Jargon? It’s quite a laugh really because we know that it’s often just simply a means of mystifying a particular skill or profession. Take lawyers for example; do we really need all of those complicated phrases? They will tell you: yes. They will tell you that this is shorthand to facilitate ease of communication between like professionals.
I put it to you that this explanation is nothing but jargon in itself!
My background is in sales and marketing. My first job was with a major multi-national organisation. I was a Salesman, then I became a Sales Representative, then I became a Sales Executive and then I became an Area Sales Manager. Do you know what? It was the same job with the same company with the same salary, but the title of the job changed according to whatever was the current fashion. Of course it didn’t worry me because I had very rapidly become a manager, and that certainly impressed the neighbours.
The interesting thing about these early days was that the ‘discipline’ of marketing just simply did not exist; we were on the cusp of a revolution. The kingpin in any organisation had been the Sales Director; but this was about to change as this position was rapidly subsumed by a Marketing Director. For my part I was then lucky enough to be sponsored to take a degree in Marketing and in due course was able to ‘walk the walk and talk the talk’. As marketing people we were furnished with a whole host of words and phrases which, ostensibly, made us more important and enabled us to re-focus the objectives of the company. We probably even had a secret handshake - although by then I think it was probably the Sales Director whose hands shook.
Sales Director: How many new accounts have you opened this month?
Marketing Alternative: What is your client conversion rate (CCR) for this current chronological quotient?
Sales Director: How can we help you to obtain more customers?
Marketing Alternative: How can we optimise your client conversion rate (CCRO)?
Get the picture?
As soon as jargon is picked up by the populace at large, it then becomes a cliché and is then dropped by the cognoscente – sounds painful – and a new phrase is introduced. We no longer increase a company’s turnover, we ‘grow the company’. We are quite happy to adopt this new terminology as it makes us appear much more knowledgeable. But somehow it is not quite so effective when used by the man who happens to own the Newsagent’s shop.
We have our fair share of jargon in the moving industry – or as we now say the relocation industry. Sometimes I believe that we really do overlook the fact that, whilst we might fully understand the ‘lingua franca’ of our industry, our potential customers might not understand what the hell we are talking about. Storage in containers? But a container is where I keep my tea bags! See what I mean?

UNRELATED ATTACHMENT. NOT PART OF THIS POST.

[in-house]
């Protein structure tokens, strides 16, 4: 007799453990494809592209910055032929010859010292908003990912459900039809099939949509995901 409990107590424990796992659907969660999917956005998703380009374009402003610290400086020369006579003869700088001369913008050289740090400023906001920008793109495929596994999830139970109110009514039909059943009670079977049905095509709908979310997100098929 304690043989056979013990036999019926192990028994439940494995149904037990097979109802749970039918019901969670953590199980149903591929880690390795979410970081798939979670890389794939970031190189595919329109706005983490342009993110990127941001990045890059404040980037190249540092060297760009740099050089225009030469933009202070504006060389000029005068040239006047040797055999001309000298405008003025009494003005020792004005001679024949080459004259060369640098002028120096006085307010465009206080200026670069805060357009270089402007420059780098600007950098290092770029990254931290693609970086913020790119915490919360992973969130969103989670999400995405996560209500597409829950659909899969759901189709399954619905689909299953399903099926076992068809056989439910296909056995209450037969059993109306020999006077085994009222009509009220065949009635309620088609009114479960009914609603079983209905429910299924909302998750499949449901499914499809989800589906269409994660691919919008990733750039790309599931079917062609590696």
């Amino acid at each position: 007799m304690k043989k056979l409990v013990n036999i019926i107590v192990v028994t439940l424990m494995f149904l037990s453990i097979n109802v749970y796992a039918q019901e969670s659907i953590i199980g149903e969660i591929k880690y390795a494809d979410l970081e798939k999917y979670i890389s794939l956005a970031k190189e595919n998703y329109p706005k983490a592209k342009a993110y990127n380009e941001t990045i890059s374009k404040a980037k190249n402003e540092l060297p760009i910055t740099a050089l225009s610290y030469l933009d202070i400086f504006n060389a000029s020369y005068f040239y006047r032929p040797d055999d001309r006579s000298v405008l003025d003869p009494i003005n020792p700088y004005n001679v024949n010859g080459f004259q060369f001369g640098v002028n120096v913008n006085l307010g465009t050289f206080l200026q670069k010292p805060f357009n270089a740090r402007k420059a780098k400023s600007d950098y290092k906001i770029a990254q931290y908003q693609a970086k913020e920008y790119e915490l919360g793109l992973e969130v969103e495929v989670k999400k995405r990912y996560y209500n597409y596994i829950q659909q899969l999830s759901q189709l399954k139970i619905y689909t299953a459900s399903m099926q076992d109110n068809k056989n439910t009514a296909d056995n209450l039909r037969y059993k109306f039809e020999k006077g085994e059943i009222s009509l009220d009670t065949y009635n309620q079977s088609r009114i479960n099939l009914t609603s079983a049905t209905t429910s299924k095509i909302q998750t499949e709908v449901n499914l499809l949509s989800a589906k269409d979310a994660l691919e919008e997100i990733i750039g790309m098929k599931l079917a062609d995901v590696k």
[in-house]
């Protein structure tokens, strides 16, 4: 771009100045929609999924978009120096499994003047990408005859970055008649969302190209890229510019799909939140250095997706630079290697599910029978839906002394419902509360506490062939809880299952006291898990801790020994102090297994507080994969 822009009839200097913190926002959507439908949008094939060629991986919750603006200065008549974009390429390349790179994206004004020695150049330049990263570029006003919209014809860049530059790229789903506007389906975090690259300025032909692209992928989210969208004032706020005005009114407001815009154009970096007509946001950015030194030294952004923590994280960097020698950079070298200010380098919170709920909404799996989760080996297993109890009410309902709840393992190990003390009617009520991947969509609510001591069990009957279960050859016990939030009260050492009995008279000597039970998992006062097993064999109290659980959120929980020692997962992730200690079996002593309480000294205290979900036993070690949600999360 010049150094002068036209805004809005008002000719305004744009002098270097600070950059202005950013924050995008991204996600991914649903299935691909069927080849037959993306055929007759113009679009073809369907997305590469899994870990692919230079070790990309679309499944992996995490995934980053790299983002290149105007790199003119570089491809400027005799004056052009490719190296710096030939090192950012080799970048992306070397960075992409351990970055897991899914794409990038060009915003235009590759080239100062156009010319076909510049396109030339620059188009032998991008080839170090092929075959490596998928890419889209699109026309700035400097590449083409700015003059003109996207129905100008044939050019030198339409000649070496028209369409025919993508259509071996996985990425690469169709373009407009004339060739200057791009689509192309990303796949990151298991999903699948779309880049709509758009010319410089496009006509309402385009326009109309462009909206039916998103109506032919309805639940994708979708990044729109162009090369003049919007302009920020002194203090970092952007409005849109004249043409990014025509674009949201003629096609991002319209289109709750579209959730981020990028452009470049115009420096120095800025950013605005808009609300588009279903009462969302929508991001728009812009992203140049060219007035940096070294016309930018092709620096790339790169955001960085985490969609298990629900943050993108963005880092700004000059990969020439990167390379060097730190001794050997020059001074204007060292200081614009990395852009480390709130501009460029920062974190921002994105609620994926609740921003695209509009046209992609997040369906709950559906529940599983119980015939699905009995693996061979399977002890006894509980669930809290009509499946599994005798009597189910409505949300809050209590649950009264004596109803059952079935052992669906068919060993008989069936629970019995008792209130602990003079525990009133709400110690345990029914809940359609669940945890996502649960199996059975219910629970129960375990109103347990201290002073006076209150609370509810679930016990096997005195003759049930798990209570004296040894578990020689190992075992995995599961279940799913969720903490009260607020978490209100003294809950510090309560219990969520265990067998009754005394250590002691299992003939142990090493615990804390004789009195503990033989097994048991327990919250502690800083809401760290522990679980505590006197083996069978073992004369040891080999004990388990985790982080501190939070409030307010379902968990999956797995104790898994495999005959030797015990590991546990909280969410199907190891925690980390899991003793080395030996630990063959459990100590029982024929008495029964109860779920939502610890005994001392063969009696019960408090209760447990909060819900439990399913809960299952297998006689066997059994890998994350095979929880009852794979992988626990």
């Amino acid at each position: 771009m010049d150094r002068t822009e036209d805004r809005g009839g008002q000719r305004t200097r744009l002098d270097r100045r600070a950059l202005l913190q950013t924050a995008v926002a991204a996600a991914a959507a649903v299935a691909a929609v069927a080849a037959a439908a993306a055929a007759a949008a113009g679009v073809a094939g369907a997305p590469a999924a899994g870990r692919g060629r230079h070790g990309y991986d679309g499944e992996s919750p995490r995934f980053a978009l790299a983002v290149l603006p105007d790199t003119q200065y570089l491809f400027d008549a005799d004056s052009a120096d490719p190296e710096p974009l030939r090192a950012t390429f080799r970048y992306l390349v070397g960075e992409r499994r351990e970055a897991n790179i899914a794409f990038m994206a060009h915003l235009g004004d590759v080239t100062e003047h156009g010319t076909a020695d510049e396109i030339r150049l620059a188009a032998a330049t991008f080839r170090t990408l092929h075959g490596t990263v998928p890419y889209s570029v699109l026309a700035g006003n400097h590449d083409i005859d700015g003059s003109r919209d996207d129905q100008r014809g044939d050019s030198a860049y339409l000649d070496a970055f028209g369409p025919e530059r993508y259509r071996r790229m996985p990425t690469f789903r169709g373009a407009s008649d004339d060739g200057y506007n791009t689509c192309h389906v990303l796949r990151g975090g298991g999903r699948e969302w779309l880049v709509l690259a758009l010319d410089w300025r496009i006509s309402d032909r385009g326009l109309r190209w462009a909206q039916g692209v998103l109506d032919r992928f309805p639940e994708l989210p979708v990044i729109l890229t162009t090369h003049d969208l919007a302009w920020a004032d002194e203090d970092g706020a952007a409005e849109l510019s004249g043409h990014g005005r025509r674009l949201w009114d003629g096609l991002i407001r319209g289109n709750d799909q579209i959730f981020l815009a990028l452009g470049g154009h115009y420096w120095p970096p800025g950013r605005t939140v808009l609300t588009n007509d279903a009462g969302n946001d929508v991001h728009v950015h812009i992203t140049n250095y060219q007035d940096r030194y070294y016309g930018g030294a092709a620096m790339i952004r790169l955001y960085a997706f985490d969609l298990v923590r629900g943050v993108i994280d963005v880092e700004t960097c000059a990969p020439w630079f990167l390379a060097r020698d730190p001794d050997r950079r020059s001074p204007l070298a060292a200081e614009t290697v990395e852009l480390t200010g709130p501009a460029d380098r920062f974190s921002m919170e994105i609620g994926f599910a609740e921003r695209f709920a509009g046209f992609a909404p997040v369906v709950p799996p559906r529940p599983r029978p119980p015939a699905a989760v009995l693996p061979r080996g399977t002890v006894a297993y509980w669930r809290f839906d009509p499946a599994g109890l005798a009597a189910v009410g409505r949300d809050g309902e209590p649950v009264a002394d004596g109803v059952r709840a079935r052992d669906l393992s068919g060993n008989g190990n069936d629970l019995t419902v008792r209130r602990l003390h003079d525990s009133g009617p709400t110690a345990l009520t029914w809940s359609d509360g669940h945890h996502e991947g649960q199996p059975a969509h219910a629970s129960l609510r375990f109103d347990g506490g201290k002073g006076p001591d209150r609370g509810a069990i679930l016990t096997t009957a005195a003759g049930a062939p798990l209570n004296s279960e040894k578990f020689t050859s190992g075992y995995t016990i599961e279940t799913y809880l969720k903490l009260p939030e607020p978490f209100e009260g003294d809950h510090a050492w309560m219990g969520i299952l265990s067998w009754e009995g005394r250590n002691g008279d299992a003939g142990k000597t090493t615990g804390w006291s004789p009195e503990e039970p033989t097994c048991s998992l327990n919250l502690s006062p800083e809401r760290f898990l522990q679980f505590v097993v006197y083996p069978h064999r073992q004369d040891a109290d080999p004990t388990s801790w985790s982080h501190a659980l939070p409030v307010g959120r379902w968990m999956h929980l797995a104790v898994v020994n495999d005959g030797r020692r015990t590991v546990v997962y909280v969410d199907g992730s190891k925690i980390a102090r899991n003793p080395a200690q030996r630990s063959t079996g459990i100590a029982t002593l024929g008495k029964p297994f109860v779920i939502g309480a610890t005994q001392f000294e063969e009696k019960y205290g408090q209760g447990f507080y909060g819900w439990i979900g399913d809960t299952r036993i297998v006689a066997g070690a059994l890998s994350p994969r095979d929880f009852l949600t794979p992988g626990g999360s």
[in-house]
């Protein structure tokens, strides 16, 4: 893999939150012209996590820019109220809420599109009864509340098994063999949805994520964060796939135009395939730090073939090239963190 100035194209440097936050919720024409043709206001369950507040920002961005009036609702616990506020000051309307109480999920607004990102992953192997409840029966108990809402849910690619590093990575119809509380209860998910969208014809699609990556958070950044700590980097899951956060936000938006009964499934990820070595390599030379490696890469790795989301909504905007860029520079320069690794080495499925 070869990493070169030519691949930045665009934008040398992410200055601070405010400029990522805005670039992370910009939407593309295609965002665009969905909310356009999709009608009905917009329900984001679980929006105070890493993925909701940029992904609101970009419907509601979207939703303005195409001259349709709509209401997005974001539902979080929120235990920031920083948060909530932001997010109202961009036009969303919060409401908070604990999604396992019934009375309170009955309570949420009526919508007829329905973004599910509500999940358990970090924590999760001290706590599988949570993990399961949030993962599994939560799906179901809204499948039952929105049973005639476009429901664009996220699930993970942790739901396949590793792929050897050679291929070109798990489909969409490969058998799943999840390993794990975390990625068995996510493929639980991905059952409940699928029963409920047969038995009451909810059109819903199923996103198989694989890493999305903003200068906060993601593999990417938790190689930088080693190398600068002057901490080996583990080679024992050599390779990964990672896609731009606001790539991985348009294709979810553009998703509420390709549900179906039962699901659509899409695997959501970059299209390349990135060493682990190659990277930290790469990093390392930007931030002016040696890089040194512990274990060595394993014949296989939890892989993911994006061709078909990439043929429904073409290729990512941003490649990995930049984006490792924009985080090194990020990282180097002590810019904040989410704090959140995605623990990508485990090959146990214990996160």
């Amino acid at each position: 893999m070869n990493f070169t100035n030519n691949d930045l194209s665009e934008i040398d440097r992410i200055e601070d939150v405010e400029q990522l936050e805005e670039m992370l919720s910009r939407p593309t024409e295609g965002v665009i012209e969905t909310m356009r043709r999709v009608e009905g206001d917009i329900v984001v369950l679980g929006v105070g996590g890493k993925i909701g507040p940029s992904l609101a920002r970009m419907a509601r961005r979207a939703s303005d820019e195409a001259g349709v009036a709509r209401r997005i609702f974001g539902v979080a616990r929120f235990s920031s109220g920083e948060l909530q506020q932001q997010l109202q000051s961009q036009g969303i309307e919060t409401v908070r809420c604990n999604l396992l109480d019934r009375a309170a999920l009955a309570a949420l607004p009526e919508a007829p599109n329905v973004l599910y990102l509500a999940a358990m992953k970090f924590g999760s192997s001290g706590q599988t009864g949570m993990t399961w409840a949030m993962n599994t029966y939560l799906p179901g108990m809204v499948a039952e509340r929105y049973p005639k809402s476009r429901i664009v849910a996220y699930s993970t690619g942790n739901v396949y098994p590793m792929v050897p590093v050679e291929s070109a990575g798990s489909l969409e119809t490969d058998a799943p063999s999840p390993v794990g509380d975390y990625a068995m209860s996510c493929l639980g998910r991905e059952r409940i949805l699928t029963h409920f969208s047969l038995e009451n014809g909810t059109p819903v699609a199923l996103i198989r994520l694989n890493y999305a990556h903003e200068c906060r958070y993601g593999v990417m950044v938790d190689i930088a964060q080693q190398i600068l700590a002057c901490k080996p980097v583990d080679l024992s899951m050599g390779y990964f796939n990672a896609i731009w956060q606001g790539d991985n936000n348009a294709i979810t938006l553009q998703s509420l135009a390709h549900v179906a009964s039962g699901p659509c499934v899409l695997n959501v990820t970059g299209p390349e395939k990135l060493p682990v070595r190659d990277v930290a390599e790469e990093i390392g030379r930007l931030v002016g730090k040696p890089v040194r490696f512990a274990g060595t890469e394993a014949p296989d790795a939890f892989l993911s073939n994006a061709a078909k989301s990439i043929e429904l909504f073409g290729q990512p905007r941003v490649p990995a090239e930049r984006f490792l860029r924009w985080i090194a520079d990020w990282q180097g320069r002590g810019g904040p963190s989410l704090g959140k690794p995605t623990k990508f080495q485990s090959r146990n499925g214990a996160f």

Now I’ve tried really hard to express my opinions on this subject without mentioning our friend the Estate Agent where not only are we confronted by a surfeit of jargon, but we also have a plethora of euphemisms. Take, for example, the client who saw the write-up on his property and decided to take it off the market as it sounded like just the sort of place where he would like to live. Or the house where nothing had been done to it for thirty years and which was then marketed as being maintenance free! I suppose the good thing here is that before they get to us, house buyers will have been in contact with both an Estate Agent and a Solicitor. As a result, the moving industry will almost seem like a jargon-free zone.
I suppose that the point I am making here is that when does a ‘specialised language concerned with a particular subject or profession’ become instead a pretentious language? Alarmingly, politicians and civil servants now seek to adopt the language of business; for example some hospitals insist upon referring to their patients as clients and MPs seek to ‘grow’ their constituency numbers (pass me the smelling salt!). Are we impressed? Maybe we are, because the practice is growing.
I really like the quote made by the great Bill Bryson in one of his books when he described how at a conference of sociologists in America, love was described as ‘the cognitive effective state characterised by intrusive and obsessive fantasizing concerning reciprocity of amorant feelings by the object of the amorance’. He went on to describe jargon as one of the great curses of modern English.
So there we have it. Of course there are many alternative views on the use of jargon. It’s an interesting subject and I hope you get the picture, because in the words of the Chinese: a picture is worth a thousand words!